Being a woman in CA

Written by: Aamina Abbasi

In conversation with the partner of a firm in late 2017, I happened to ask an absurd question. “Sir, would you hire a girl or a guy for your firm?”

It was supposed to be an interview on leadership roles, and the question was remotely related. I recall his momentary pause before he bluntly answered, "I would rather hire a guy.”

Upon my silent nod, he continued, "If I am to tell a guy that we need to go out of station midnight, he will come right away. They do much more than girls and easily manage overtime." I preferred to leave the topic there because I couldn’t have convinced him anyway. 

I got over and done with when the conversation ended. I didn’t give it much thought until recently when I read a report on diversity and inclusion stating "Big 4s being top recruiters of females in the UK". The report claims that 61.3% of all accountants and auditors are females.

The report is an encouraging read for women pursuing the profession, but it didn't settle well with me. I recalled the interview and wondered, "What about Pakistan?" and "What about firms other than Big4s?"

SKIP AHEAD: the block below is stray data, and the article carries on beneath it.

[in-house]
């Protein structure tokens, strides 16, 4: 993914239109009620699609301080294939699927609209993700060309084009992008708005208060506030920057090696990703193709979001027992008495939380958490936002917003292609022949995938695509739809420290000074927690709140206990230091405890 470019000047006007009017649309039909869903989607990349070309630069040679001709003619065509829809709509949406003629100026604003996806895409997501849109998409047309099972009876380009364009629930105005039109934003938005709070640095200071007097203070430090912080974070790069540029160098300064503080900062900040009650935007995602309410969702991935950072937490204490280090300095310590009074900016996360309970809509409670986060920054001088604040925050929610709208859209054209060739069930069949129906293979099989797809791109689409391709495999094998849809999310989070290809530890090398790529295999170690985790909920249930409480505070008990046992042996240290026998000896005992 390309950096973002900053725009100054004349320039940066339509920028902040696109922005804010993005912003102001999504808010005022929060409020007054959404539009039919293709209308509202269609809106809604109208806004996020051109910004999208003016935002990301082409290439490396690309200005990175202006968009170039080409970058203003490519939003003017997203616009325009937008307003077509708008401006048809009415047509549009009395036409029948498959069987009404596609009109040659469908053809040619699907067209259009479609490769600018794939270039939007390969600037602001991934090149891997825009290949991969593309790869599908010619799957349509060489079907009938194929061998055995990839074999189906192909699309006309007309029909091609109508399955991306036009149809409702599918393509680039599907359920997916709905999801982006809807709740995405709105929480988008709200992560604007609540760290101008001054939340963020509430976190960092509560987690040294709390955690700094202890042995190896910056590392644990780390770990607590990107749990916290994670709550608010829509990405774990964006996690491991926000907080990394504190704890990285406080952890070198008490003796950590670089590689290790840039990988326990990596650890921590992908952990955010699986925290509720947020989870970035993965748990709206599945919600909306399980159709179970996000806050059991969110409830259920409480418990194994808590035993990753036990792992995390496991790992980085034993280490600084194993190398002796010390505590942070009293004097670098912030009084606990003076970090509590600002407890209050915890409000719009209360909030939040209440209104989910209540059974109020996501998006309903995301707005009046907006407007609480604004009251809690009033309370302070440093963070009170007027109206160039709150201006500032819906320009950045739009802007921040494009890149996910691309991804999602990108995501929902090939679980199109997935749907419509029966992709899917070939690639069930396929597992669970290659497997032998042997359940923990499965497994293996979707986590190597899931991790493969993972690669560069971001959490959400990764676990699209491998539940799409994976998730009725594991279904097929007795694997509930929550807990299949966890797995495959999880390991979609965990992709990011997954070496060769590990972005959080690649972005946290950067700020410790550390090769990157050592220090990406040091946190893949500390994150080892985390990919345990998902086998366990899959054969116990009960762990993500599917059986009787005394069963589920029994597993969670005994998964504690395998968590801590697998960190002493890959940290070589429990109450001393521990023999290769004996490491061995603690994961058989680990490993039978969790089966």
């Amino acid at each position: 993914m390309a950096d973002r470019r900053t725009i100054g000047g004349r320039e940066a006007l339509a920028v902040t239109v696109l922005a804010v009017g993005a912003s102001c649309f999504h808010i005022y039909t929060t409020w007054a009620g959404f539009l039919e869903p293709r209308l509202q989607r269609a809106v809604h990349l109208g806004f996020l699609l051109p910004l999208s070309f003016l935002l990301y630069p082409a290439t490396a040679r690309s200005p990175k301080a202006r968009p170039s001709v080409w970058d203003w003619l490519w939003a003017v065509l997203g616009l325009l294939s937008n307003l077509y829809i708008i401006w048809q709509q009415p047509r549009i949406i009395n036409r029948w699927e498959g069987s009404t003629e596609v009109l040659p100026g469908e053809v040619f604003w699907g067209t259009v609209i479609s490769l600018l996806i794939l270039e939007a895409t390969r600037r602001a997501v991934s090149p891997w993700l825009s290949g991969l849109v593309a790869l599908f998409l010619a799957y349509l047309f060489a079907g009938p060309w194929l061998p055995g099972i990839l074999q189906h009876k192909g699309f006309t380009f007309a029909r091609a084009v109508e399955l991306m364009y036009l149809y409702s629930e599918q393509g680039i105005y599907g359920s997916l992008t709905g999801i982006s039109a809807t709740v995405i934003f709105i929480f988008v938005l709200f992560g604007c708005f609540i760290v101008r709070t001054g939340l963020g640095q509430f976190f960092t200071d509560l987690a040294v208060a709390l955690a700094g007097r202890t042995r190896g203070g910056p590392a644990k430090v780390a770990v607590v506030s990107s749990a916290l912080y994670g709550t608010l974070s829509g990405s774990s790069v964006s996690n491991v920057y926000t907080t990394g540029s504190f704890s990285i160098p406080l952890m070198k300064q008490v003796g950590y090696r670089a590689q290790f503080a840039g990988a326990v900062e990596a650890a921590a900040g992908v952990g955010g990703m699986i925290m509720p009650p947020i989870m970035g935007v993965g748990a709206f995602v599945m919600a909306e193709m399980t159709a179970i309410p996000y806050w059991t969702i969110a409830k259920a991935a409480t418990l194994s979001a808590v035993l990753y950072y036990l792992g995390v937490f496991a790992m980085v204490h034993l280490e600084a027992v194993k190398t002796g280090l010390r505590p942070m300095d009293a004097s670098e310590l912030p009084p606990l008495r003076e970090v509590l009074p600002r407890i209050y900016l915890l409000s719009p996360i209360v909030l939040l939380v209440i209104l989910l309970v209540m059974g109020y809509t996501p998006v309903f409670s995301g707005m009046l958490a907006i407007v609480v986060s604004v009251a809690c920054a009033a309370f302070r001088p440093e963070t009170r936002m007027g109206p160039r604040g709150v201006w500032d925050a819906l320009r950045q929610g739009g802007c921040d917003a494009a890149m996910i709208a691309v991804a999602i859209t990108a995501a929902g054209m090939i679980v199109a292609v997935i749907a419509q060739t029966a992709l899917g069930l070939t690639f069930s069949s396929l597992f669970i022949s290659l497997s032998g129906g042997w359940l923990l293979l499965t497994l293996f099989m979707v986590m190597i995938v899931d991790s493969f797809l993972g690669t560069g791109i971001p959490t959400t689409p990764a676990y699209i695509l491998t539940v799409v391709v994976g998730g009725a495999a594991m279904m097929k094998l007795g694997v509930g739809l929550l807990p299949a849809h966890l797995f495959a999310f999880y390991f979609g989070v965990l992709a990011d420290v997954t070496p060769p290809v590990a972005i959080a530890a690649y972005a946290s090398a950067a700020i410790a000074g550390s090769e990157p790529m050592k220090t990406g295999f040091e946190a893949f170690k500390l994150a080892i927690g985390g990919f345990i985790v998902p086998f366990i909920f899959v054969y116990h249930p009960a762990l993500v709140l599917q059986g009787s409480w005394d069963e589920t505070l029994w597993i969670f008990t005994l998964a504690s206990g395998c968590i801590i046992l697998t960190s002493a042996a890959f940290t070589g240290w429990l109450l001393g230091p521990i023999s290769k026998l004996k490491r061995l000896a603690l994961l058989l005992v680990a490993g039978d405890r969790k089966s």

Where do female chartered accountants stand in Pakistan?

Recently, CA women’s committee came up with an event “CA women’s celebrations 2019”.

Ms. Atifa Dar quotes in the introduction, "Today we encourage the women in the room to believe that they can have it all, given appropriate support." The last bit is to ponder upon. No doubt, a woman can have it all, but what is the meaning of appropriate support here? It is vague and inclusive, covering;

  • Changing the mentality of the women across the country
  • Changing the mindset of employers to give women a chance.
  • Family’s support
  • Choosing between family and work, where most women choose family.
  • Convince yourself to study
  • Let's talk about these, one by one.

    The countless movements and the constant feminism rants on media have made women believe the mantra that "Women can have it all," but Sinf-e-Naazuk wants special treatment along with having it all.

    We as women need to understand that special treatment and achieving big do not rhyme. These are poles apart and when one comes in, the other vanishes automatically.

    Almost all men who join the profession have clear goals along with a will to make a difference.

    On the other hand, the women join in with a vague vision. They don't even know what they want from it. "Woman is a homemaker and man is the breadwinner" is still embedded in the subconscious of many women, despite having rebellious beliefs. The belief emerges strongly when they face work-life difficulties.